Archive for April, 2016

Email Templates In Dreamweaver CC

Dreamweaver started to lead the way as a tool for building with standards-compliant code several years ago, and deprecated layout mode in CS4 that made it easier to work with table-based design—something that needed to finally be banished from the web. One of the downsides to this though was that it meant to produce email templates that you really needed to get mucky with code, and a lot of (non-web) designers—the poor souls that had to produce email templates—didn’t want to go anywhere near that in if they could avoid it.

The good news is that Dreamweaver CC2015 recently introduced starter templates for HTML email, and they’re pretty-well thought out, and easy to use.

Finding The Starter Templates

step_0From the Welcome Screen that should appear when you launch Dreamweaver, you’ll see Starter Templates in the centre column, at the bottom, click there and you’ll be taken through to the new document dialog, with templates preselected—you can also just launch the new document dialog if you already have a file open and select the Starter Templates option from there.

step_1Click on Email templates and then choose a template:

  • Basic—a “mobile first” approach that is easy to implement, using a single column with large text and CTA’s that will look good on screens of all sizes.
  • Fluid—a reflowable approach that is roughly equivalent to what is known as a “liquid layout” in web-speak. Works best perhaps for text-heavy layouts as they don’t have so much control over the relationship between text and imagery.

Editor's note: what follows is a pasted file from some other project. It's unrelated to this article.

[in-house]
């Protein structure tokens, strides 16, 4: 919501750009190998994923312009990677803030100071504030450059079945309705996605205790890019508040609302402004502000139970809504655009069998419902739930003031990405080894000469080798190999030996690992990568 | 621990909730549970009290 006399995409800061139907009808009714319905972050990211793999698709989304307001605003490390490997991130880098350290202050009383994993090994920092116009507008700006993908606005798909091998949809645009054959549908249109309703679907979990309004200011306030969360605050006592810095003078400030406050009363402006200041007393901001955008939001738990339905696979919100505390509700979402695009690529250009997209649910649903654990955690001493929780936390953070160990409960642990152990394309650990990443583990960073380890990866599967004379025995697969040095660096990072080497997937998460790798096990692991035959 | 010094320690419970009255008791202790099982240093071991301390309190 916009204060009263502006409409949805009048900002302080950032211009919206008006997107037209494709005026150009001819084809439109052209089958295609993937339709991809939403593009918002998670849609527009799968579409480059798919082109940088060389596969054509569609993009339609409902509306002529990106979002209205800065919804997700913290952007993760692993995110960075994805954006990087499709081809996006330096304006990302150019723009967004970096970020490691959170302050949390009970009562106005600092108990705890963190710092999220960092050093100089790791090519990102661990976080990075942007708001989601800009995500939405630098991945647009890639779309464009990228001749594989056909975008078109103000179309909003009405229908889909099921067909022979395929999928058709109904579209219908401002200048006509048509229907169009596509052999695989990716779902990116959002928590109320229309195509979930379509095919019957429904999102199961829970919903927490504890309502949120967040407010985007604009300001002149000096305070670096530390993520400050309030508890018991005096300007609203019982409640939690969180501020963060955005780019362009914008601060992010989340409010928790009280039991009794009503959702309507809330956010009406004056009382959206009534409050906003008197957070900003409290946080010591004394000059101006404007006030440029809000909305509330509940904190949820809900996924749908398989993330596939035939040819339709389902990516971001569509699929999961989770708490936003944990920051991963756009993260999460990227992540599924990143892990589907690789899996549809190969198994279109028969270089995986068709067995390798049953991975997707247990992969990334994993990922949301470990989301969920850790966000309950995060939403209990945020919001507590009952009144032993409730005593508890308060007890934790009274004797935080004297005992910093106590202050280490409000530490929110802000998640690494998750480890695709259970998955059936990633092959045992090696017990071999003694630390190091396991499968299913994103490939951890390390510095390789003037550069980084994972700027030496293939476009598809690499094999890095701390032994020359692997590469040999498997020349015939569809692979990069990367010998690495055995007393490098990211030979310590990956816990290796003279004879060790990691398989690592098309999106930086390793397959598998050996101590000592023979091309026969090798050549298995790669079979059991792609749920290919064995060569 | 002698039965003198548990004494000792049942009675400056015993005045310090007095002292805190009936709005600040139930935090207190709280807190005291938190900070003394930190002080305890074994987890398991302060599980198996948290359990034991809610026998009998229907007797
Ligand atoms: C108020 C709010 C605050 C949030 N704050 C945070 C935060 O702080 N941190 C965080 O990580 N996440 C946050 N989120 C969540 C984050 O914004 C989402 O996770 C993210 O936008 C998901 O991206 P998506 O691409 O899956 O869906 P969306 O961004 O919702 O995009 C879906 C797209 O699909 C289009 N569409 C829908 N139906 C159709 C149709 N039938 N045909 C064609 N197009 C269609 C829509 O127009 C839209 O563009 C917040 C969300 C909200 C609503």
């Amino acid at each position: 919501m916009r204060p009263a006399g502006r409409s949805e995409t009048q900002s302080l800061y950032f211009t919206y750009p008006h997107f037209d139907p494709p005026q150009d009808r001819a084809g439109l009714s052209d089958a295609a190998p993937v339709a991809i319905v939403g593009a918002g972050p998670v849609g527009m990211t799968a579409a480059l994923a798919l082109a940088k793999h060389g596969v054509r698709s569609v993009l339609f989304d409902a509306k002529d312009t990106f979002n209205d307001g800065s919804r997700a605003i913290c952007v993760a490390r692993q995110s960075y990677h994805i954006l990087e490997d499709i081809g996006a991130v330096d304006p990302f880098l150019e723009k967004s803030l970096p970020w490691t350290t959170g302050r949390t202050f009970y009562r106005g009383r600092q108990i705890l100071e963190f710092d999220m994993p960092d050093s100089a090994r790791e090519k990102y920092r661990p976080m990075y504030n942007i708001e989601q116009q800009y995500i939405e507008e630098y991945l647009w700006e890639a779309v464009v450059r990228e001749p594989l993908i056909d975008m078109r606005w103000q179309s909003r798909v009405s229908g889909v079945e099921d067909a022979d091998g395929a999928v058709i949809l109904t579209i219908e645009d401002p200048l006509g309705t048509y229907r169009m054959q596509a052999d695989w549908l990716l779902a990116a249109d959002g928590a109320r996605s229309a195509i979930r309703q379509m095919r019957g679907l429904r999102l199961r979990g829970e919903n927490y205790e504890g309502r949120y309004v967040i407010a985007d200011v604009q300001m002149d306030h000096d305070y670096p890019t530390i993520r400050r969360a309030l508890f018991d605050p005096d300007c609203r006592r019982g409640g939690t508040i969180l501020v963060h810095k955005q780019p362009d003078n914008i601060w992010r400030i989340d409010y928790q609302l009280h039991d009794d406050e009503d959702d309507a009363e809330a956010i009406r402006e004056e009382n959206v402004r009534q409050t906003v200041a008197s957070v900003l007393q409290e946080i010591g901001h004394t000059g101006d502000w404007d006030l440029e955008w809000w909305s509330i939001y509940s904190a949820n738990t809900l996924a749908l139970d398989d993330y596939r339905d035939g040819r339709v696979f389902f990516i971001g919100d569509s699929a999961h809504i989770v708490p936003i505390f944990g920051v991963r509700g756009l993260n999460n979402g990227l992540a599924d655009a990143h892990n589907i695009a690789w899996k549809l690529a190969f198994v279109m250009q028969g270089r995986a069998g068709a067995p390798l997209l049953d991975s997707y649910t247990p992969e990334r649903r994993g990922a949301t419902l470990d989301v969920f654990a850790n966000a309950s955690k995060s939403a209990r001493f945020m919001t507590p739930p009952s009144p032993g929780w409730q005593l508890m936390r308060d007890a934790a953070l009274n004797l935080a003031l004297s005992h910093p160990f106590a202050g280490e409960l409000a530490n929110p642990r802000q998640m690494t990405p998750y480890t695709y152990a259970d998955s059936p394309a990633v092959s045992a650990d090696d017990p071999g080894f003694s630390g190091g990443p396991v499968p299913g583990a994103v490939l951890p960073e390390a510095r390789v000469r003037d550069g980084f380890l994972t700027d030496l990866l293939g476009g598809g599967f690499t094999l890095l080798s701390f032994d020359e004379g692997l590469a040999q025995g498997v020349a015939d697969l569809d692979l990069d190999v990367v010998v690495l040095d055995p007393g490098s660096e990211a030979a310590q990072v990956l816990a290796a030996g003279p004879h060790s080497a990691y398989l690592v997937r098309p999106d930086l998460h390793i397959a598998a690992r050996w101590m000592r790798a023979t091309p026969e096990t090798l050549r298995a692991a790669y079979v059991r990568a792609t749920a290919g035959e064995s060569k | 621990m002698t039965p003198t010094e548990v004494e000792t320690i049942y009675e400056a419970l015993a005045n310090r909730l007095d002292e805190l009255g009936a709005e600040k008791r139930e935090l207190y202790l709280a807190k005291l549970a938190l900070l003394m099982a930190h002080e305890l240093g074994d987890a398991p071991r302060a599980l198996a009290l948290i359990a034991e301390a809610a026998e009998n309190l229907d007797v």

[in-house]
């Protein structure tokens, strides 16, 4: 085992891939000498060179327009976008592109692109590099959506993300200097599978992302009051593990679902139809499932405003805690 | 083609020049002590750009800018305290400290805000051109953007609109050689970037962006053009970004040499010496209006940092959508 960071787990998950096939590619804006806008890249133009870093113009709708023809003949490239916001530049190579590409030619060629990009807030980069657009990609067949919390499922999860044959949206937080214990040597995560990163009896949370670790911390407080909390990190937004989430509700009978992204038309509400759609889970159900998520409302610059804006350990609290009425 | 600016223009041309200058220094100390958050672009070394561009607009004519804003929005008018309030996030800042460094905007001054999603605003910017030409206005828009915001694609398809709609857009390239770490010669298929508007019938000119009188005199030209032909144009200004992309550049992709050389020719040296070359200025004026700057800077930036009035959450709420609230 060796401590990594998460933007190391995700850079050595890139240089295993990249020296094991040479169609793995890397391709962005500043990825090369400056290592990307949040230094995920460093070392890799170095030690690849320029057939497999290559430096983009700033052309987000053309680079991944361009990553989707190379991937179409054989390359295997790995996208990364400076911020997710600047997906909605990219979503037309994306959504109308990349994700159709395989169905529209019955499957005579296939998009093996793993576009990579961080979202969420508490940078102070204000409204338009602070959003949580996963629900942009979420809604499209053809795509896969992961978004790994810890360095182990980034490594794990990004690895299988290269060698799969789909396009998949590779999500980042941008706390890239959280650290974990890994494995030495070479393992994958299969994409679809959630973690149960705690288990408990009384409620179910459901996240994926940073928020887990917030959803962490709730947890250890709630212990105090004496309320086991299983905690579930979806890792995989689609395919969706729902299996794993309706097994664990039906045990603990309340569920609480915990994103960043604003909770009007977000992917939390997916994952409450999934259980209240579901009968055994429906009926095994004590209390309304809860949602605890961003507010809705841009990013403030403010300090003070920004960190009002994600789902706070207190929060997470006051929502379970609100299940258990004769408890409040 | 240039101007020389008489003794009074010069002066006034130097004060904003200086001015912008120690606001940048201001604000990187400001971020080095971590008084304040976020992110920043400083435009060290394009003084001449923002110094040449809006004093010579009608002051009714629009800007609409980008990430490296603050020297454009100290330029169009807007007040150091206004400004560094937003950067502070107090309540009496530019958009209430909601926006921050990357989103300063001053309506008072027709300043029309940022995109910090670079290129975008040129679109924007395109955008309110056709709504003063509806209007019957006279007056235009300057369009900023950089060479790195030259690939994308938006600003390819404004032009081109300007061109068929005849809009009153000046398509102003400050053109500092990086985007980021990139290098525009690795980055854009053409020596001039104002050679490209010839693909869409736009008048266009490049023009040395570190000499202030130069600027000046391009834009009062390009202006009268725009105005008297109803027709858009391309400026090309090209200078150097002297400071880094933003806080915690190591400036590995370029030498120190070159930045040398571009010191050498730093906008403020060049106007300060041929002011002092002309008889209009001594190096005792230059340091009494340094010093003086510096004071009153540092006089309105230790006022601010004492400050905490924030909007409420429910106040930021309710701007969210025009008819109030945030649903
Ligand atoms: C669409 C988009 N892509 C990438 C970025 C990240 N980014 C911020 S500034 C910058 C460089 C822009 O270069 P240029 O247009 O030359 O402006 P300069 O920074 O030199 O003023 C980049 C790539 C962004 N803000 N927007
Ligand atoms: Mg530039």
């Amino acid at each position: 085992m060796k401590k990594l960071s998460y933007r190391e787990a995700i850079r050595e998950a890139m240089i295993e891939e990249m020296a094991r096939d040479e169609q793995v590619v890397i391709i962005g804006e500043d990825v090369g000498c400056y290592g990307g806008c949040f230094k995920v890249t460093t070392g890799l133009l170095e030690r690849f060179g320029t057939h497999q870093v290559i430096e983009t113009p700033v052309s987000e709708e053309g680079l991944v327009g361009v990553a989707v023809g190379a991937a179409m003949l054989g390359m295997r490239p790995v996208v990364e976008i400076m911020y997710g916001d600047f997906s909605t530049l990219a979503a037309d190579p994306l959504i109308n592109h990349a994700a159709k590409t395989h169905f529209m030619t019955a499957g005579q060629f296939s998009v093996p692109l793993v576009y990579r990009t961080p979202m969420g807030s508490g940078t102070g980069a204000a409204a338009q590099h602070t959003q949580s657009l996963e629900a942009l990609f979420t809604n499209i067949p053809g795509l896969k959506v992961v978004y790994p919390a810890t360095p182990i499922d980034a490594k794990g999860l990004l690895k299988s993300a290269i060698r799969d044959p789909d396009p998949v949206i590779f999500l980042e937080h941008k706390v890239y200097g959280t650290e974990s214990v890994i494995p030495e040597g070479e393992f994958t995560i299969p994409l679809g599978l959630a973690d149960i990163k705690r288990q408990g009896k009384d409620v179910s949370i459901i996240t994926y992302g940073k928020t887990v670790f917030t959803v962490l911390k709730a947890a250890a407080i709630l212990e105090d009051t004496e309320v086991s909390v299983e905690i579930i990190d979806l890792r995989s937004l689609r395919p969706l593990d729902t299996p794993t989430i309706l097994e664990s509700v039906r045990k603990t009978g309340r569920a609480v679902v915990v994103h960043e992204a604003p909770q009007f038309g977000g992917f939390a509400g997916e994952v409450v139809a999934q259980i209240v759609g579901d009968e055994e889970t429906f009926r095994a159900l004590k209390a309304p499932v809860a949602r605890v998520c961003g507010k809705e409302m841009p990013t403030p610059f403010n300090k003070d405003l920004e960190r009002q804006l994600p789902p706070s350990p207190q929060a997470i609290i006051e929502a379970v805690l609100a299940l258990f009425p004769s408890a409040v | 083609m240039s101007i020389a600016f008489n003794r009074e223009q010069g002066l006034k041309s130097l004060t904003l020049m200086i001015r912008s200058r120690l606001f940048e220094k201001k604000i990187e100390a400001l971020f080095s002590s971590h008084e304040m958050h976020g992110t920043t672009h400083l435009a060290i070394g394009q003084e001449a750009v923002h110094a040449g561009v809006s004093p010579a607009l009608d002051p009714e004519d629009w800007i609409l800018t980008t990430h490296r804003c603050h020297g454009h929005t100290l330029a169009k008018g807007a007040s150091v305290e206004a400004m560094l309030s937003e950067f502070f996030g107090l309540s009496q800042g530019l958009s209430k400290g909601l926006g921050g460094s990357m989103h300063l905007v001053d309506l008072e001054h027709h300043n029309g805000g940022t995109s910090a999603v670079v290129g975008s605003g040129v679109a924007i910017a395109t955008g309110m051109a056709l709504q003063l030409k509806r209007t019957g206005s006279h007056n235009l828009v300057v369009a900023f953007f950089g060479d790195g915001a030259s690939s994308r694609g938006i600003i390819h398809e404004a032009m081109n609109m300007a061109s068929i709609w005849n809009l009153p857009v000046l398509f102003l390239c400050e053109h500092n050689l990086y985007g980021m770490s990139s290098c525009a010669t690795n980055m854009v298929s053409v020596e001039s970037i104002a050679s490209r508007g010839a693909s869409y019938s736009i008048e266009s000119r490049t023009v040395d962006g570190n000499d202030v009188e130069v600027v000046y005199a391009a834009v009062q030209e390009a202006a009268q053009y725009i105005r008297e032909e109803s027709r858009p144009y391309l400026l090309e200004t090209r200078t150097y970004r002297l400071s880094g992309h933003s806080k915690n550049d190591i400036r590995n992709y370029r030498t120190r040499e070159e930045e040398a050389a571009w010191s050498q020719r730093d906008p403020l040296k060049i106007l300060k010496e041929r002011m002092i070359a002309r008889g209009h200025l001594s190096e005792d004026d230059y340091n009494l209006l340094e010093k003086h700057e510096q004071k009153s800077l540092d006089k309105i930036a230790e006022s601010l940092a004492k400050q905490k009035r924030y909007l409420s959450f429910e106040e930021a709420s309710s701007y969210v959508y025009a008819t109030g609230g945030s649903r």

• Hybrid
  • Responsive—uses CSS media queries to change the layout of email, adjusting the size of images and text, and sometimes even selectively hiding or swapping content between differing device sizes.

Your document is generated, ready for your modifications. The code itself is commented throughout, so you’ll know get an idea of what it does; if you’re not overly familiar with working with code, you’ll find that very useful.step_2

Working with the Templates

It’s a good idea perhaps to switch to the Design workspace (the workspace switcher should be at the top-right of the interface, in the Application bar) as this will give you ready access to the Properties Inspector—handy for changing things like links, etc. without going into the code.

The text is straightforward—simply replacer the placeholder text with your own. Making links in the text is really easy; simply select the word(s) you’d like to be the link and a widget will appear (if you’re in Live view – otherwise use the Properties Inspector)—click the link icon and enter the target address into the textfielstep8

The image placeholders can be swapped out for your—remotely hosted (see the boxout below if you’re new to HTML email)—images by clicking the “hot dog” menu to the left of the image tag (as shown below) and then entering the url of your images into the textfield, in the pop-up bubble. It’s also where you can enter the alt text for those who read their email with images turned off, which is a best-practice assumption to make in any event.step_3

step7

Quick Sidenote for HTML Email Newbies

Images used in HTML email have to be hosted on a publicly-accessible server, so that when the email is opened by your reader, their device knows where to fetch the image from to display it.  Consider a content-delivery network (CDN) if you’re going to be sending a lot of mails—otherwise your own domain may be an option.

Gotcha

You may still need to copy your code out and run it through an inliner tool—just search on something like “HTML inline tool email” and you’ll find that there are plenty to choose from—to prep your email for clients like gmail, but that is no big deal—maybe if this catches on the DW team will look at including that in the future…